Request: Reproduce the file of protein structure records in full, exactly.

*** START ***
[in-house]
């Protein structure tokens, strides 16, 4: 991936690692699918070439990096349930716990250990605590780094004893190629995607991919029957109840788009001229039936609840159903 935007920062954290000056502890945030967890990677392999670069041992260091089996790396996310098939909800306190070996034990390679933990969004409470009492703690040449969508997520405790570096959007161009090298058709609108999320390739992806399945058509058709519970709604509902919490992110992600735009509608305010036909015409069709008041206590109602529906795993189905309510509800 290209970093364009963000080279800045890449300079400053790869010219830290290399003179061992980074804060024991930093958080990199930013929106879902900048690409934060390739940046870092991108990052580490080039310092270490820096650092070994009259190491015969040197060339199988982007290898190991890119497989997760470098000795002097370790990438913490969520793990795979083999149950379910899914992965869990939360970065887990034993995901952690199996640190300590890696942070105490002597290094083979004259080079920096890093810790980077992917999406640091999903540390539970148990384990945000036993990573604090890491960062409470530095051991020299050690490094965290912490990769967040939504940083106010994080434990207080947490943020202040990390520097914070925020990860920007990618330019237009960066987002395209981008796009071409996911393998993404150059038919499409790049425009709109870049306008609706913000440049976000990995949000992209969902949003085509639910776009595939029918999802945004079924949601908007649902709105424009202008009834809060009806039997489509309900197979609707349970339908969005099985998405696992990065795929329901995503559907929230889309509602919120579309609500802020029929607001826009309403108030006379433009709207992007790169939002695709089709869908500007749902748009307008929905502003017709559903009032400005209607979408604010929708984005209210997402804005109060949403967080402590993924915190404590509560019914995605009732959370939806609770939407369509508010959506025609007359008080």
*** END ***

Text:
[in-house]
């Protein structure tokens, strides 16, 4: 991936690692699918070439990096349930716990250990605590780094004893190629995607991919029957109840788009001229039936609840159903 935007920062954290000056502890945030967890990677392999670069041992260091089996790396996310098939909800306190070996034990390679933990969004409470009492703690040449969508997520405790570096959007161009090298058709609108999320390739992806399945058509058709519970709604509902919490992110992600735009509608305010036909015409069709008041206590109602529906795993189905309510509800 290209970093364009963000080279800045890449300079400053790869010219830290290399003179061992980074804060024991930093958080990199930013929106879902900048690409934060390739940046870092991108990052580490080039310092270490820096650092070994009259190491015969040197060339199988982007290898190991890119497989997760470098000795002097370790990438913490969520793990795979083999149950379910899914992965869990939360970065887990034993995901952690199996640190300590890696942070105490002597290094083979004259080079920096890093810790980077992917999406640091999903540390539970148990384990945000036993990573604090890491960062409470530095051991020299050690490094965290912490990769967040939504940083106010994080434990207080947490943020202040990390520097914070925020990860920007990618330019237009960066987002395209981008796009071409996911393998993404150059038919499409790049425009709109870049306008609706913000440049976000990995949000992209969902949003085509639910776009595939029918999802945004079924949601908007649902709105424009202008009834809060009806039997489509309900197979609707349970339908969005099985998405696992990065795929329901995503559907929230889309509602919120579309609500802020029929607001826009309403108030006379433009709207992007790169939002695709089709869908500007749902748009307008929905502003017709559903009032400005209607979408604010929708984005209210997402804005109060949403967080402590993924915190404590509560019914995605009732959370939806609770939407369509508010959506025609007359008080």